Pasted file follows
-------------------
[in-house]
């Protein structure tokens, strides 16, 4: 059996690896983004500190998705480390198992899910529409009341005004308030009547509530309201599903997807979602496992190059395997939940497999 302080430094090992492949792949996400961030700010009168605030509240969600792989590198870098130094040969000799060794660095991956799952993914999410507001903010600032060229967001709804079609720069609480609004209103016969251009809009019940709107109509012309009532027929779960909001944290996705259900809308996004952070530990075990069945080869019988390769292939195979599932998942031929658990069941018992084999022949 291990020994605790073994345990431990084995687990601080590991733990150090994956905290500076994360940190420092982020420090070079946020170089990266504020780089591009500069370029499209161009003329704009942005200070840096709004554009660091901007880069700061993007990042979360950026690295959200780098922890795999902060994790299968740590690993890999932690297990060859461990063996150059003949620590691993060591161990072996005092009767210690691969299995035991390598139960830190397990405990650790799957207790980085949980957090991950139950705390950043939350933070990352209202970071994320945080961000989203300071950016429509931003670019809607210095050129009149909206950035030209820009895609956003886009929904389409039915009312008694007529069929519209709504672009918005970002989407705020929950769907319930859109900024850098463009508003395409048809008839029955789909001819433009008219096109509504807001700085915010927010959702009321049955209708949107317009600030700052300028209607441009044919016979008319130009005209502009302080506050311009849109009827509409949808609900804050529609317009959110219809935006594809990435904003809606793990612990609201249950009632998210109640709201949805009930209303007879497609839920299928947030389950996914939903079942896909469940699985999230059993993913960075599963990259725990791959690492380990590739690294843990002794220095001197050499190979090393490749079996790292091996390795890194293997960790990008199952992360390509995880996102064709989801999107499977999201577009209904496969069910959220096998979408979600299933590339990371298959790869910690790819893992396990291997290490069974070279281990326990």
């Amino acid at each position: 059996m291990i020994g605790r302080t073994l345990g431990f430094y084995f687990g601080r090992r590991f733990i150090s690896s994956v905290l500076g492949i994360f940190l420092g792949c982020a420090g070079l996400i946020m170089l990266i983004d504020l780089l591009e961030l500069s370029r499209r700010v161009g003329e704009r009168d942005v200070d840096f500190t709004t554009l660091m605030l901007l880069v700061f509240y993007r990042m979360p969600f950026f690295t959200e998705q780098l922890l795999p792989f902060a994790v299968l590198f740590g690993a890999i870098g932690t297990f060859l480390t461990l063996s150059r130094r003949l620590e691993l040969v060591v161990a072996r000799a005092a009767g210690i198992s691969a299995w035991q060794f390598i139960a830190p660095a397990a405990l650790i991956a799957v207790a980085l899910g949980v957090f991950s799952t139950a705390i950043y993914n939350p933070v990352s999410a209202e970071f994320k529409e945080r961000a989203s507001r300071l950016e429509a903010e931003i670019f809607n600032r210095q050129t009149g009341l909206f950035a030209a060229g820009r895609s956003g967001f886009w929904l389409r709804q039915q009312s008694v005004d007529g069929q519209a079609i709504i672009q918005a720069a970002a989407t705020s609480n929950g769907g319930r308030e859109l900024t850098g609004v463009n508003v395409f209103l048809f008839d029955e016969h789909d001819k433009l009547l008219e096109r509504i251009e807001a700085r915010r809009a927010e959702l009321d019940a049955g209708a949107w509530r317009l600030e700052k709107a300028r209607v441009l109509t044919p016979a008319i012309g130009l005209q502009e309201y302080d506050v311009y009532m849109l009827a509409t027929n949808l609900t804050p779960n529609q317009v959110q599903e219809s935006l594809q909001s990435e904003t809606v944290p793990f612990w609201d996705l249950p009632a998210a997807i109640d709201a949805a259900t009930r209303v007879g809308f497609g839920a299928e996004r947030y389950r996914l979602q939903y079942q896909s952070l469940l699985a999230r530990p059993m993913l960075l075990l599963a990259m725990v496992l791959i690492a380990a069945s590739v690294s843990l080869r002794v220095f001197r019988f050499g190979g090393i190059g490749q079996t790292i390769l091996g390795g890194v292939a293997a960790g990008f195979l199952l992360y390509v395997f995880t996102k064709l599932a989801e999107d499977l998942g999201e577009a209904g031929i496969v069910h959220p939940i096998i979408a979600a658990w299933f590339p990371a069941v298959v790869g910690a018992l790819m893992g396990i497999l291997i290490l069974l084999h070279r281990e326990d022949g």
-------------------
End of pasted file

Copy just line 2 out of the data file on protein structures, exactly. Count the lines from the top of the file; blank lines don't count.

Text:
């Protein structure tokens, strides 16, 4: 059996690896983004500190998705480390198992899910529409009341005004308030009547509530309201599903997807979602496992190059395997939940497999 302080430094090992492949792949996400961030700010009168605030509240969600792989590198870098130094040969000799060794660095991956799952993914999410507001903010600032060229967001709804079609720069609480609004209103016969251009809009019940709107109509012309009532027929779960909001944290996705259900809308996004952070530990075990069945080869019988390769292939195979599932998942031929658990069941018992084999022949 291990020994605790073994345990431990084995687990601080590991733990150090994956905290500076994360940190420092982020420090070079946020170089990266504020780089591009500069370029499209161009003329704009942005200070840096709004554009660091901007880069700061993007990042979360950026690295959200780098922890795999902060994790299968740590690993890999932690297990060859461990063996150059003949620590691993060591161990072996005092009767210690691969299995035991390598139960830190397990405990650790799957207790980085949980957090991950139950705390950043939350933070990352209202970071994320945080961000989203300071950016429509931003670019809607210095050129009149909206950035030209820009895609956003886009929904389409039915009312008694007529069929519209709504672009918005970002989407705020929950769907319930859109900024850098463009508003395409048809008839029955789909001819433009008219096109509504807001700085915010927010959702009321049955209708949107317009600030700052300028209607441009044919016979008319130009005209502009302080506050311009849109009827509409949808609900804050529609317009959110219809935006594809990435904003809606793990612990609201249950009632998210109640709201949805009930209303007879497609839920299928947030389950996914939903079942896909469940699985999230059993993913960075599963990259725990791959690492380990590739690294843990002794220095001197050499190979090393490749079996790292091996390795890194293997960790990008199952992360390509995880996102064709989801999107499977999201577009209904496969069910959220096998979408979600299933590339990371298959790869910690790819893992396990291997290490069974070279281990326990």